The defendants are also sued for breach of statutory duty under section 15 of the Safety, Health and Welfare at Work Act, 2005. (‘2005 Act’).

8

Section 15(3) of the 2005 Act provides:

‘(3) A person to whom this section applies shall ensure, so far as is reasonably practicable, that the place of work, the means of access thereto, or egress therefrom, and any article or substance provided for use in the place of work, are safe and without risk to health.’

The location
9

Citywest Park is an open plan landscaped business park. Premises are separated and screened by mounding and tree planting. Unit 4027 was built in 2000. It is located at the junction of Citywest Avenue and Kingswood Road. As one travels east along Citywest Avenue between Riverwalk Roundabout and the Kingswood Road Roundabout, Telecity is the second of two properties whose front doors face south across Citywest Avenue. The first premises, Unit 4035, is occupied by Citadel. Neither of these properties has vehicular access off Citywest Avenue. Access to Citadel is from Lake Drive on its western border. Access to Telecity (and to Unit 4029, a storage facility behind it), is via a forked driveway off Kingswood Road. Pedestrian access to Telecity is also via this driveway. Pedestrian access to Citadel is via the driveway off Lake Drive and also from Citywest Avenue by means of a footpath which has been cut through the mounding.

10

Luas services to Citywest commenced on 2nd July, 2011. A birds-eye view of the location shows two Luas stops in the vicinity, namely, Citywest Campus to the southwest and a Cheeverstown Park and Ride stop to the southeast.

11

A pedestrian coming from Citywest Campus stop on his way to Unit 4027 would walk in a west east direction via the Riverwalk Roundabout along Citywest Avenue footpath passing in front of Unit 4027, proceed up to the roundabout, turn left, continue along the footpath on Kingswood Road until he met the driveway serving Units 4027 and 4029. The driveway forks with the first branch leading to the Telecity car park and the front door of the premises; the second branch leads to Unit 4029. The distance of the pedestrian route from a point opposite the front door of Telecity via the footpath and driveway back around through the car park to the front door is 230 metres, with 150 metres on the public footpath and the final 80 metres on the private driveway. The width of the driveway is 6 metres.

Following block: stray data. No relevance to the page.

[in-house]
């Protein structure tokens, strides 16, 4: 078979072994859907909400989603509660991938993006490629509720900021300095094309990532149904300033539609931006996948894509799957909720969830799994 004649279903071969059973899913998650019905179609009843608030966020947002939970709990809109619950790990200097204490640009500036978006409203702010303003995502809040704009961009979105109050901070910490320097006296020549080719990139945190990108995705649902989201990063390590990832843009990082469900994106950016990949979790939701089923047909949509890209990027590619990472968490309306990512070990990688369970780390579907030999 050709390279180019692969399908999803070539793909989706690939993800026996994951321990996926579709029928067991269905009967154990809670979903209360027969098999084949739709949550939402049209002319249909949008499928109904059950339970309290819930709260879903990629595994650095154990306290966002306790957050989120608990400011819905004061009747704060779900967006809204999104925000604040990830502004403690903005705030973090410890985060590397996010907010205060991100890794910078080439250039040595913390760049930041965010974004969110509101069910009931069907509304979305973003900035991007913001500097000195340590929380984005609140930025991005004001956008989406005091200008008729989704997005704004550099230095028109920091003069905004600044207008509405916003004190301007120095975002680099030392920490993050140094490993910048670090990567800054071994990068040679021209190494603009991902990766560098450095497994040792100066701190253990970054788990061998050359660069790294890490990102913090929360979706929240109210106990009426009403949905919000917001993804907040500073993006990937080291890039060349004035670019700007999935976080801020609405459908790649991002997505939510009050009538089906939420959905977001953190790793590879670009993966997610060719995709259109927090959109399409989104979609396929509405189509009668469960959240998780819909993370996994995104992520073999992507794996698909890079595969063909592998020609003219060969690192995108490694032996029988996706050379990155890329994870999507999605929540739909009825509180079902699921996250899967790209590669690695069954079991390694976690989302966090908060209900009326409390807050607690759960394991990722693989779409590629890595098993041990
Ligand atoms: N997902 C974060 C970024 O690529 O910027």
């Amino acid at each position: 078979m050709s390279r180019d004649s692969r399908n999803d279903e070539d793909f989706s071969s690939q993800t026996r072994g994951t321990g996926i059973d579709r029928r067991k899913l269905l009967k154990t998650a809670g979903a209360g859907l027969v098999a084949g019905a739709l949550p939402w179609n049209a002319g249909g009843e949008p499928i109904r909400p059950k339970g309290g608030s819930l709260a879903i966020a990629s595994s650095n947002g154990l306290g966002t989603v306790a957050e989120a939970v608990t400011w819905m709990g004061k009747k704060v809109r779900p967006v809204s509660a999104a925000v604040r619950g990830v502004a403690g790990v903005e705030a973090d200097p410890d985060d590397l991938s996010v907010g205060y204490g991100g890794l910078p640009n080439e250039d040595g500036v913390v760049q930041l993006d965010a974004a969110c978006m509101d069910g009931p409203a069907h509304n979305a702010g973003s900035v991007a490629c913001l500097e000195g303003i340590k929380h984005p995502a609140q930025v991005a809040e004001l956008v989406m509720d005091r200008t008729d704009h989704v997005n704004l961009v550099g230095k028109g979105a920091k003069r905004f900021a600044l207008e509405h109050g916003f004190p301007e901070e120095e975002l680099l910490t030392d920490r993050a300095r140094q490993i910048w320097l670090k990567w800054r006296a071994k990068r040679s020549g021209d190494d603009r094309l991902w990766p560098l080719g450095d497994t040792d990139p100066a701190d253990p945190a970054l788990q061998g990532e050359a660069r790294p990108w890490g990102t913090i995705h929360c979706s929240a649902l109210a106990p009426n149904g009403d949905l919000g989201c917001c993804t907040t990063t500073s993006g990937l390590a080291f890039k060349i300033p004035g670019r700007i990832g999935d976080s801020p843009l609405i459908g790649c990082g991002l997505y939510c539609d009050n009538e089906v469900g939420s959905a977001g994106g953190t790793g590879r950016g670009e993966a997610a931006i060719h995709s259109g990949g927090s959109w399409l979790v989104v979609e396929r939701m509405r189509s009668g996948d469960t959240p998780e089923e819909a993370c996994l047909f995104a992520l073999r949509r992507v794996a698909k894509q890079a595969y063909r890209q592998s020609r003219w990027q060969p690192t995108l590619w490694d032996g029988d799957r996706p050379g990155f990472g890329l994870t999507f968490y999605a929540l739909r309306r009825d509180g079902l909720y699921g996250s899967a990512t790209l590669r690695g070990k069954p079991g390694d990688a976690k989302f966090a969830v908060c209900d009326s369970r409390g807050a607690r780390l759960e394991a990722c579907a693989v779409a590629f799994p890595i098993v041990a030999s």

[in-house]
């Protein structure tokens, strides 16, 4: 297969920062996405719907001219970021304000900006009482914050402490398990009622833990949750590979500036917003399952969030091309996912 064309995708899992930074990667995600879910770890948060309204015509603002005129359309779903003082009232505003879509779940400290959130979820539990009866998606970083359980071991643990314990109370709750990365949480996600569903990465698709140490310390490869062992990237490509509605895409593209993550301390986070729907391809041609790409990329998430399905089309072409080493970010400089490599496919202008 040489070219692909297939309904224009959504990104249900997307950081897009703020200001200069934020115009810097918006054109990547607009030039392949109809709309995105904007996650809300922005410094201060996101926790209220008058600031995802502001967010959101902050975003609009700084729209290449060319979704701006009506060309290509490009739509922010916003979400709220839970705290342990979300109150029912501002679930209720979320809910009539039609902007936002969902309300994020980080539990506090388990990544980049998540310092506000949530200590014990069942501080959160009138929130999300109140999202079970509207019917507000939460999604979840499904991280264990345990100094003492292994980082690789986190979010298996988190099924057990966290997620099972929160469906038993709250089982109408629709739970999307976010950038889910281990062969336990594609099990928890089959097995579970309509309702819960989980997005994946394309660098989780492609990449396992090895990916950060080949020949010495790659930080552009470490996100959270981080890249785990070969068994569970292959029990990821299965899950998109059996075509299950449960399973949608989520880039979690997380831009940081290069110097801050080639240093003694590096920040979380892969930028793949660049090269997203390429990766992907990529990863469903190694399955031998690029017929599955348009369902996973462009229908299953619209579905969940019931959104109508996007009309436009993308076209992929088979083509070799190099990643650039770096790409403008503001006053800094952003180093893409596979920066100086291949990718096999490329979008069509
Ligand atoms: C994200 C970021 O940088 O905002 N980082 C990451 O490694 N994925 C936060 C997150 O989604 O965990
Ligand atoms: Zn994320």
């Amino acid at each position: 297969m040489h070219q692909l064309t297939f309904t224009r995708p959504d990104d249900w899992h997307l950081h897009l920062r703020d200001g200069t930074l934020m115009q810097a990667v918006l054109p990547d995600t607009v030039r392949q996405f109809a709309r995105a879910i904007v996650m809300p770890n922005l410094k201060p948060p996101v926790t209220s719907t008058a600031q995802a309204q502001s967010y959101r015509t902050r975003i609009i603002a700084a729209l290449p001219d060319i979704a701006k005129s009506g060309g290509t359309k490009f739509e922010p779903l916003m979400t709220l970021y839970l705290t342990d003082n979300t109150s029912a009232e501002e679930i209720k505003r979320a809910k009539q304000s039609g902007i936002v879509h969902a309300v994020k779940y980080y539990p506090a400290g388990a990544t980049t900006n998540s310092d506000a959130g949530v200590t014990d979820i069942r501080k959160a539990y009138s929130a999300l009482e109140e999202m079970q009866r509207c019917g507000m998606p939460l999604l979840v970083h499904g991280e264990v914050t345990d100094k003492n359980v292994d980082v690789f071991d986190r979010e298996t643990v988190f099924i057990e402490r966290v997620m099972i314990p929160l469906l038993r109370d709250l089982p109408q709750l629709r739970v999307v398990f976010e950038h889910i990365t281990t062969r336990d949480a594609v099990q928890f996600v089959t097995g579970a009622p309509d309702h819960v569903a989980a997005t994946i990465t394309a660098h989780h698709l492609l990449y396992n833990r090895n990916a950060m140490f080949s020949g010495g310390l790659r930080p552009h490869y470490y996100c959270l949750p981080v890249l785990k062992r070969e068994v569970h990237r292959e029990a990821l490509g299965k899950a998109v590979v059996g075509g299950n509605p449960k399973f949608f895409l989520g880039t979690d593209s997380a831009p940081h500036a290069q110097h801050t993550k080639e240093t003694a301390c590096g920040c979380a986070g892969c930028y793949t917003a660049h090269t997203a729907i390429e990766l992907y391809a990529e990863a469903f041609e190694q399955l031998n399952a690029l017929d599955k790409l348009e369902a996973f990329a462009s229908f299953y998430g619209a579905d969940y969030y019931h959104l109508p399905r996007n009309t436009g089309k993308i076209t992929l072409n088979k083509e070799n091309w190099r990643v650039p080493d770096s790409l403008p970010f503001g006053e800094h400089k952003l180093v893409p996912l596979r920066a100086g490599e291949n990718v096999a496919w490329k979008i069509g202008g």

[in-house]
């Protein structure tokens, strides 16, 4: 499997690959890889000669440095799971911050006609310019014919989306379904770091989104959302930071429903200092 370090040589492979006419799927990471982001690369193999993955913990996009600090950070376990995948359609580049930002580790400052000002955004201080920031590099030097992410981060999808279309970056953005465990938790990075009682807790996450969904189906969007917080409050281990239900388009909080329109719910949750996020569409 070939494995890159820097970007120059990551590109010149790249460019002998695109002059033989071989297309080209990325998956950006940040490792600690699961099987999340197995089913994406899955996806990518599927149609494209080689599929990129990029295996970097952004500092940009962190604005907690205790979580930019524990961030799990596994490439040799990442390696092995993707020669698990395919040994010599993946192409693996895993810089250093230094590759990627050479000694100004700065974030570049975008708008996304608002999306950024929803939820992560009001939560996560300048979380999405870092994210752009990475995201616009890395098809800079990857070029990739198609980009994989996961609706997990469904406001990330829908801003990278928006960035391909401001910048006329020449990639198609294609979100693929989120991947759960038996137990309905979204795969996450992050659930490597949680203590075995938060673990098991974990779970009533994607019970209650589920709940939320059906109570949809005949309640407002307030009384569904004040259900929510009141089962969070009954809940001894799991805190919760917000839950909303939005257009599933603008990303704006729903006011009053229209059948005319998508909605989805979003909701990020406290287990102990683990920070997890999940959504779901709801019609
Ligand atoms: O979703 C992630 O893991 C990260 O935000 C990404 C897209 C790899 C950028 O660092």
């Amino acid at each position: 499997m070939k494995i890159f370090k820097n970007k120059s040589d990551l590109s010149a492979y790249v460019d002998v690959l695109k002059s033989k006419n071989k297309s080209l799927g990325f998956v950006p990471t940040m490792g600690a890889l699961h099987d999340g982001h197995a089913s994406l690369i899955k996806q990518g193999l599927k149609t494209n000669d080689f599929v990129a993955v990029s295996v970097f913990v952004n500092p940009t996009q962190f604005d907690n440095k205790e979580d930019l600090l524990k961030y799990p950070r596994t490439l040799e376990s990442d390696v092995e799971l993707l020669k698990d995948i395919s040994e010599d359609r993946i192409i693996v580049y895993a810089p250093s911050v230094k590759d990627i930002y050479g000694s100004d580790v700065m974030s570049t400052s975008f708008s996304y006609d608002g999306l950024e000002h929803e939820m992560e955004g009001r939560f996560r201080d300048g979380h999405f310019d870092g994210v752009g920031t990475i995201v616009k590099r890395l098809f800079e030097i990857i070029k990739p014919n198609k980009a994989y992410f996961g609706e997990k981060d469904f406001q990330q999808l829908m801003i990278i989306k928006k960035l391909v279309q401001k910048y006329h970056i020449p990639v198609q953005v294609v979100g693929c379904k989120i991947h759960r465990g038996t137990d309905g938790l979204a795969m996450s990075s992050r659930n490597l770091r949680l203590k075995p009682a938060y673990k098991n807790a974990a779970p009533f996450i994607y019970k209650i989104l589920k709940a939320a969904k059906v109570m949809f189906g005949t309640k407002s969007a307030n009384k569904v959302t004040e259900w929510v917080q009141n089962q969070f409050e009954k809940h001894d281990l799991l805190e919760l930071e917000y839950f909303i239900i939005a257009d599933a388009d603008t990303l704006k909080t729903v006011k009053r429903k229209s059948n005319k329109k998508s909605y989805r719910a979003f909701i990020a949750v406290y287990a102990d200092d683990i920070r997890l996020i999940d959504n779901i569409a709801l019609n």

12

As stated, the accident occurred as the plaintiff began his descent of the grass embankment to the Telecity car park. The grass area between the footpath up to the point of descent is level to a depth of 2.8 metres and a width of 15 metres. At the point of descent, it slopes at 30 degrees for a distance of 1.7 metres, then flattens out for a further 1.6 metres to the kerb of the car park.

The litigation
13

By initiating letter of claim dated 15th April, 2013 to the first defendant, the plaintiff's solicitors describe how he sustained his injury: ‘He was making his way across the grassy knoll between the footpath and the car park outside the BT building Unit 4029 when he lost his footing. We are informed that there is no other pedestrian route by which to reach the building.’

14

Subsequently, in a letter dated 3rd May, 2013, the plaintiff's solicitors informed the defendant's insurers that ‘Site investigation will show that there is no footpath to access the BT building other than that across the grass and the plaintiff followed a route which would be visible on inspection namely that there was a path has been carved out by frequent foot fall.’